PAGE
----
Text written by Albert Kilchesty
House of David Brand (Baseball Reliquary collection)
The Israelite House of David was a communal colony founded in 1903 at Benton Harbor, Michigan. In keeping with Semitic religious traditions, men were forbidden to shave or cut their hair. By the 1920s, the House of David became best known for its barnstorming baseball teams. The “Davidites” became a popular attraction and began traveling to play Negro League teams and other clubs throughout the United States, Canada and northern Mexico. Primarily a novelty act, famous for its pepper games and comic displays of other baseball skills, the team featured a number of whiskered wonders who were seriously good enough to receive offers from professional clubs, offers which were declined, of course. As competition intensified, the House of David began recruiting current and former major leaguers, who often performed in fake beards and wigs. Dizzy and Daffy Dean, Larry Jansen and the great Grover Cleveland Alexander played with the team, as did Negro League twirler Satchel Paige. The “Bearded Beauties”—not counting their many impersonators—were phased out during World War II. Their spirit lingers today in the hair that adorns the faces and heads of current major league players.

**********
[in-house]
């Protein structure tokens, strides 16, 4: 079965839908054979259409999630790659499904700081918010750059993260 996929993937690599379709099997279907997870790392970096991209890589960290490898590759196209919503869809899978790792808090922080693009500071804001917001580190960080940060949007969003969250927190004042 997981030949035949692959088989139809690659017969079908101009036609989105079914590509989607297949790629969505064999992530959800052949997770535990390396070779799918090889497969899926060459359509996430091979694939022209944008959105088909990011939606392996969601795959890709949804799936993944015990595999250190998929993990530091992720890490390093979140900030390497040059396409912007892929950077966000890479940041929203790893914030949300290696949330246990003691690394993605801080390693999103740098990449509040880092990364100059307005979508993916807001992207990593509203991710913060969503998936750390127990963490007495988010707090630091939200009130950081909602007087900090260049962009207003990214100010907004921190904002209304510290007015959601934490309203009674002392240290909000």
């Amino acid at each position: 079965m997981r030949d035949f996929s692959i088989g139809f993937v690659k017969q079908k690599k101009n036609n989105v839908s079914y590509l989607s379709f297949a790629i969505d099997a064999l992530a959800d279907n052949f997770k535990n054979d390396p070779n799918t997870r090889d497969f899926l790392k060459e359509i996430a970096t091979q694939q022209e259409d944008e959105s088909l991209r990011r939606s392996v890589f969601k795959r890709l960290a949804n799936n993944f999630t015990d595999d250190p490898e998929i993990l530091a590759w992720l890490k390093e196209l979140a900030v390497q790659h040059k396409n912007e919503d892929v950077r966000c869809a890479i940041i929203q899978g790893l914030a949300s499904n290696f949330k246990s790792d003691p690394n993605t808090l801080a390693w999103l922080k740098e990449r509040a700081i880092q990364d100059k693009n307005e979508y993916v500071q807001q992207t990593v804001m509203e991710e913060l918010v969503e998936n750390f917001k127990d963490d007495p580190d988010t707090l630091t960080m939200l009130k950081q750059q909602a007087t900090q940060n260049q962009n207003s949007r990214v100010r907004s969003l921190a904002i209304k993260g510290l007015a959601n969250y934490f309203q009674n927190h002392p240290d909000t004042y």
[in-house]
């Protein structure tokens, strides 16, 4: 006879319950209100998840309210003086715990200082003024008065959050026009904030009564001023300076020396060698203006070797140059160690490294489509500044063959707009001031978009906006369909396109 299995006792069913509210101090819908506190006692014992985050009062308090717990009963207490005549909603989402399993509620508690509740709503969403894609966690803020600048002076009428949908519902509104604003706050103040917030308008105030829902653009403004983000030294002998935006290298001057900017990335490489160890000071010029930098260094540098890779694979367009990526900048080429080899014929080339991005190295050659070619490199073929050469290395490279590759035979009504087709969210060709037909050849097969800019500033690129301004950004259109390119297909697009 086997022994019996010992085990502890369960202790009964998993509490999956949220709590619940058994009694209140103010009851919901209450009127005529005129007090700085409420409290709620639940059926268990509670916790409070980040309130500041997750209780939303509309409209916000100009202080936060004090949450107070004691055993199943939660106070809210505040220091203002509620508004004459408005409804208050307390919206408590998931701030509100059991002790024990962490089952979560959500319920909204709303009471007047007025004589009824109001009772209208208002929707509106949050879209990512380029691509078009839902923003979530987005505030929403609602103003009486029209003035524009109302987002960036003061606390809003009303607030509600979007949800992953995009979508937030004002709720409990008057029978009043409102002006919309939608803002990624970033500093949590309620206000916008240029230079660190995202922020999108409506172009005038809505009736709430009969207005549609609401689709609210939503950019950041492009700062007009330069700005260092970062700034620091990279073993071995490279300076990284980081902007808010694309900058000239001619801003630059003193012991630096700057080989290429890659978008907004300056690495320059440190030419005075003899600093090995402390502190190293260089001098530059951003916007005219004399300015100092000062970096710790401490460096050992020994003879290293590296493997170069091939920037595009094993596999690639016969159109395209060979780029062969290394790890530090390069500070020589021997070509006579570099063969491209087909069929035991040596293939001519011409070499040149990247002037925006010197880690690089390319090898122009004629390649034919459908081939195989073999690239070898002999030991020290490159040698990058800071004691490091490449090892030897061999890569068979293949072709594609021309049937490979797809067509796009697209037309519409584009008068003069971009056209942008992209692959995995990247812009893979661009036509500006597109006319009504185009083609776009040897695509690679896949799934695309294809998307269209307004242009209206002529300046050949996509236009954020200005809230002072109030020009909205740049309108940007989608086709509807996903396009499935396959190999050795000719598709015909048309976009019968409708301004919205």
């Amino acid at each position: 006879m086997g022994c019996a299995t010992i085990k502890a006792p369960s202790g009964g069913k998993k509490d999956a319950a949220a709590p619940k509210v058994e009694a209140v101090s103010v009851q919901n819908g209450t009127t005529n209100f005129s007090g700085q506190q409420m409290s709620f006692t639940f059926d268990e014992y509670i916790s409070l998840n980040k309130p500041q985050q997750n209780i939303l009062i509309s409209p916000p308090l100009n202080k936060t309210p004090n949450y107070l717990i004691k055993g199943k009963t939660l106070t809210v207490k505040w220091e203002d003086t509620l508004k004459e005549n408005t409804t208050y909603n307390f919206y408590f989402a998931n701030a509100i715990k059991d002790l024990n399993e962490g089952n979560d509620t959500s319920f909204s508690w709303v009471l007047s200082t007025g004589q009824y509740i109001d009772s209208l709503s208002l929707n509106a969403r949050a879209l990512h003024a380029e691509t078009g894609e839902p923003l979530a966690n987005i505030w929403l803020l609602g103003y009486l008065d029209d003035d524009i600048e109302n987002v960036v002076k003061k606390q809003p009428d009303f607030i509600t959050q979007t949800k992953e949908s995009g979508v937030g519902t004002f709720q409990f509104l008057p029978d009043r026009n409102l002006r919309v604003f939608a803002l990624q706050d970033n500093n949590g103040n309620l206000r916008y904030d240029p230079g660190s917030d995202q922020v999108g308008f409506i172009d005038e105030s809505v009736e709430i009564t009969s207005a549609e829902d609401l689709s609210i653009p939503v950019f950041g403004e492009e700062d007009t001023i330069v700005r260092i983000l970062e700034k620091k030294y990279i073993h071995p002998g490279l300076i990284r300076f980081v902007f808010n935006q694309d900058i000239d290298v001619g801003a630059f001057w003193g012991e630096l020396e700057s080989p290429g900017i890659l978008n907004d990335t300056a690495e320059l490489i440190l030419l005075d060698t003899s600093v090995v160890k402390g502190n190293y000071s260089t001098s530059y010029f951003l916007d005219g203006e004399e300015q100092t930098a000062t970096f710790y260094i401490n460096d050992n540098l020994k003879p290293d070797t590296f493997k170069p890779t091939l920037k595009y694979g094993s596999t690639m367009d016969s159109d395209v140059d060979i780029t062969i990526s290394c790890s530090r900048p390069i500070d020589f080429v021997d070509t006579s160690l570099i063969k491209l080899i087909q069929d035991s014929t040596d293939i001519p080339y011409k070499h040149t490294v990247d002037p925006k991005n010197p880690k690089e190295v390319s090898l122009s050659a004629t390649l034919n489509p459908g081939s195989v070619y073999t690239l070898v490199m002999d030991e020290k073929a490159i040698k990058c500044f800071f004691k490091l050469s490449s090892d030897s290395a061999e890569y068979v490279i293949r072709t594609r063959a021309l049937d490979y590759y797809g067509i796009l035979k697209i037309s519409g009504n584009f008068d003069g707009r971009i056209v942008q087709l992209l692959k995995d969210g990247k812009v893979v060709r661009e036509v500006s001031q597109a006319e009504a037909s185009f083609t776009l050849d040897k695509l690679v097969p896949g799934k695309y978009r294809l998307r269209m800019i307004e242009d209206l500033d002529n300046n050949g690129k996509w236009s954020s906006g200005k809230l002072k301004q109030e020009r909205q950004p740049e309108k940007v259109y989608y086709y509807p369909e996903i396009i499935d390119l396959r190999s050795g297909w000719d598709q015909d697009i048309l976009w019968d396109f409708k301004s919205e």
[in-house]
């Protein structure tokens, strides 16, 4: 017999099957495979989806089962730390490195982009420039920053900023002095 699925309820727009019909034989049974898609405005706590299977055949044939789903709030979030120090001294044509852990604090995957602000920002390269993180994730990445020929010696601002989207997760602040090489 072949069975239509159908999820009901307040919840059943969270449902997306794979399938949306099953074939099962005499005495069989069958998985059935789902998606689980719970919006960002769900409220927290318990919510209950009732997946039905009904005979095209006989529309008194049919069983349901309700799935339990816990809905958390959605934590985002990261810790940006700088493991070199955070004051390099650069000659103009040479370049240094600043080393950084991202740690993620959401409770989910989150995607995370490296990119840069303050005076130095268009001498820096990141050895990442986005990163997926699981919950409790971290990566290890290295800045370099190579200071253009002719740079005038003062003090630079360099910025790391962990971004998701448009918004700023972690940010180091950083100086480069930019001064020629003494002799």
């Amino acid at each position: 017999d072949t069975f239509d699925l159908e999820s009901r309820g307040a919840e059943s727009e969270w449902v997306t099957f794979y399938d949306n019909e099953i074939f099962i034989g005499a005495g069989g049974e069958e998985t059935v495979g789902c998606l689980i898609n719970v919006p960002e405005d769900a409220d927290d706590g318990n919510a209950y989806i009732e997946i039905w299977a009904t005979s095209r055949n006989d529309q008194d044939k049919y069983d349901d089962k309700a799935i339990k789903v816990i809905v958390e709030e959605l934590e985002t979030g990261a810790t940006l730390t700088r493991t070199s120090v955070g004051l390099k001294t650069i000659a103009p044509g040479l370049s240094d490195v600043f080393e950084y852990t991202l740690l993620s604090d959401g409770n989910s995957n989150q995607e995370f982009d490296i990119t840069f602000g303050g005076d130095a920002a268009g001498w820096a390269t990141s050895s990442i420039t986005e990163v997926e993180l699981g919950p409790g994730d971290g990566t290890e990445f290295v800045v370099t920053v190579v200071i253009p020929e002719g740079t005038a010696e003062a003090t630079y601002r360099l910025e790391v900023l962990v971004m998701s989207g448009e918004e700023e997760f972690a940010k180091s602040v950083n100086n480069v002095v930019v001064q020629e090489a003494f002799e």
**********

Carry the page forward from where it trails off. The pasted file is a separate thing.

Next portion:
Amish Ball Brand
Baseball is an anachronism—a nineteenth-century game that has struggled, at times, to retain relevance in the digital era. The Amish, specifically the Pennsylvania Dutch in and around Lancaster County, are also an anachronism. Rigidly adhering to religious values that eschew the trappings of the modern world (the horse and buggy is still the preferred means of conveyance), the Amish nonetheless continue to thrive. The viewer may be excused, then, if he or she believes that the artist is engaged in a simple flight of fancy here, merely conflating an outmoded pastime with a people fiercely attached to their traditions. The truth is: the Amish do play baseball. As a result of the manpower shortage during and after World War II, Amish ballplayers were signed, under assumed names, to fill out the ranks of semi-pro teams. The game remains popular today in Amish communities, particularly with kids.